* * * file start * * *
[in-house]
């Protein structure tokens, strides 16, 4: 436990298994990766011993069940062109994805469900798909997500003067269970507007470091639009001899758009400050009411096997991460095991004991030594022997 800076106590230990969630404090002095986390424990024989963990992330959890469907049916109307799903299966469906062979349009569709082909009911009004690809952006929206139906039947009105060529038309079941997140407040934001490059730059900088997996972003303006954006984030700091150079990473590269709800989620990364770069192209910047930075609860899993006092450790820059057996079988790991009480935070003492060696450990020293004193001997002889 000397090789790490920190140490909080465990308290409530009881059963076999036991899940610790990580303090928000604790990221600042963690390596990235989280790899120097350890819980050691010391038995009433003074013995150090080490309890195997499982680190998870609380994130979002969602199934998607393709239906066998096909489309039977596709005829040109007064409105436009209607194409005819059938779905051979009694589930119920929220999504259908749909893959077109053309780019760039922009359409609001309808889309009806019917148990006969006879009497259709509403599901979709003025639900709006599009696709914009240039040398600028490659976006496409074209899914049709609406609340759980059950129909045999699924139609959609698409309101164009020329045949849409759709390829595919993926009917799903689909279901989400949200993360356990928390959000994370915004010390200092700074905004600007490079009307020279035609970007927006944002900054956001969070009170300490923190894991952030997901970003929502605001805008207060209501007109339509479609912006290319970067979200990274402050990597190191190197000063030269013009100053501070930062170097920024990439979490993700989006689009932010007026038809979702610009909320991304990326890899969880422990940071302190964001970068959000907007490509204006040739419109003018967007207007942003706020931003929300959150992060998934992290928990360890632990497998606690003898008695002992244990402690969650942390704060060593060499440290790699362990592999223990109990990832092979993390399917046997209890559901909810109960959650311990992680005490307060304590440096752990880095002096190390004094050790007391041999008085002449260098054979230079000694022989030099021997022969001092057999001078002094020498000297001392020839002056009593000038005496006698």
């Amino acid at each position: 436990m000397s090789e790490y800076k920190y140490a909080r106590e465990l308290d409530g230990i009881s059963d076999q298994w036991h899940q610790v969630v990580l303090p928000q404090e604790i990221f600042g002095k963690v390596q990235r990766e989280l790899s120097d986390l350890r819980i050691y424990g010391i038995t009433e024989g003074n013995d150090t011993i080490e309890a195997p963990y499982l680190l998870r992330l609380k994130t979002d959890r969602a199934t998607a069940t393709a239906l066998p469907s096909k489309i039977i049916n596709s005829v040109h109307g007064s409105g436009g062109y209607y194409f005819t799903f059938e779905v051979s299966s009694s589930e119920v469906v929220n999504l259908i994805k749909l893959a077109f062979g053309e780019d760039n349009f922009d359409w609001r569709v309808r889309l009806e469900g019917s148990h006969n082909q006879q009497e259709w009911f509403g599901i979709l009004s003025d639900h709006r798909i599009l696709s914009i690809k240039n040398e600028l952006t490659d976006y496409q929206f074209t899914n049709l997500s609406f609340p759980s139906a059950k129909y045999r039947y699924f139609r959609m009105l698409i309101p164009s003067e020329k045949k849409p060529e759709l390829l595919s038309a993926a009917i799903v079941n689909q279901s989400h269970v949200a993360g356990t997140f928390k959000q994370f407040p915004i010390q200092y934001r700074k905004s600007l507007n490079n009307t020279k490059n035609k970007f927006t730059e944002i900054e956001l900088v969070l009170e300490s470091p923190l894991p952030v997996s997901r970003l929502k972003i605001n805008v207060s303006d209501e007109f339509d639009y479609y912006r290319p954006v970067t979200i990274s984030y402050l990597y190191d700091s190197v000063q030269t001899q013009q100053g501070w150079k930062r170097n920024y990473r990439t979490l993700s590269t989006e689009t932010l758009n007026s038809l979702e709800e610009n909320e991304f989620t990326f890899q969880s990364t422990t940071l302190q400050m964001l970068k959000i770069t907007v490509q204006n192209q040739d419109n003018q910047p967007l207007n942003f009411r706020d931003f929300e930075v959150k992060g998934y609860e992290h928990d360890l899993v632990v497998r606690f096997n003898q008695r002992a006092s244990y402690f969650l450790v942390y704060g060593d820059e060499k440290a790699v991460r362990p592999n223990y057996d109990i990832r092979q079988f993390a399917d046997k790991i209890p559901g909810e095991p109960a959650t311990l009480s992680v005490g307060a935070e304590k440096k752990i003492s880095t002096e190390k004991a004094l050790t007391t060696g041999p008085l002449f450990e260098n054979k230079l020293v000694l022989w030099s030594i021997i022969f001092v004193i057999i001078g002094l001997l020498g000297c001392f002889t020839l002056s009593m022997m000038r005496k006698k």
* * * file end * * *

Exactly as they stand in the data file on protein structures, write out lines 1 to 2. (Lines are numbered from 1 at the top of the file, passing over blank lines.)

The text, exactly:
[in-house]
């Protein structure tokens, strides 16, 4: 436990298994990766011993069940062109994805469900798909997500003067269970507007470091639009001899758009400050009411096997991460095991004991030594022997 800076106590230990969630404090002095986390424990024989963990992330959890469907049916109307799903299966469906062979349009569709082909009911009004690809952006929206139906039947009105060529038309079941997140407040934001490059730059900088997996972003303006954006984030700091150079990473590269709800989620990364770069192209910047930075609860899993006092450790820059057996079988790991009480935070003492060696450990020293004193001997002889 000397090789790490920190140490909080465990308290409530009881059963076999036991899940610790990580303090928000604790990221600042963690390596990235989280790899120097350890819980050691010391038995009433003074013995150090080490309890195997499982680190998870609380994130979002969602199934998607393709239906066998096909489309039977596709005829040109007064409105436009209607194409005819059938779905051979009694589930119920929220999504259908749909893959077109053309780019760039922009359409609001309808889309009806019917148990006969006879009497259709509403599901979709003025639900709006599009696709914009240039040398600028490659976006496409074209899914049709609406609340759980059950129909045999699924139609959609698409309101164009020329045949849409759709390829595919993926009917799903689909279901989400949200993360356990928390959000994370915004010390200092700074905004600007490079009307020279035609970007927006944002900054956001969070009170300490923190894991952030997901970003929502605001805008207060209501007109339509479609912006290319970067979200990274402050990597190191190197000063030269013009100053501070930062170097920024990439979490993700989006689009932010007026038809979702610009909320991304990326890899969880422990940071302190964001970068959000907007490509204006040739419109003018967007207007942003706020931003929300959150992060998934992290928990360890632990497998606690003898008695002992244990402690969650942390704060060593060499440290790699362990592999223990109990990832092979993390399917046997209890559901909810109960959650311990992680005490307060304590440096752990880095002096190390004094050790007391041999008085002449260098054979230079000694022989030099021997022969001092057999001078002094020498000297001392020839002056009593000038005496006698």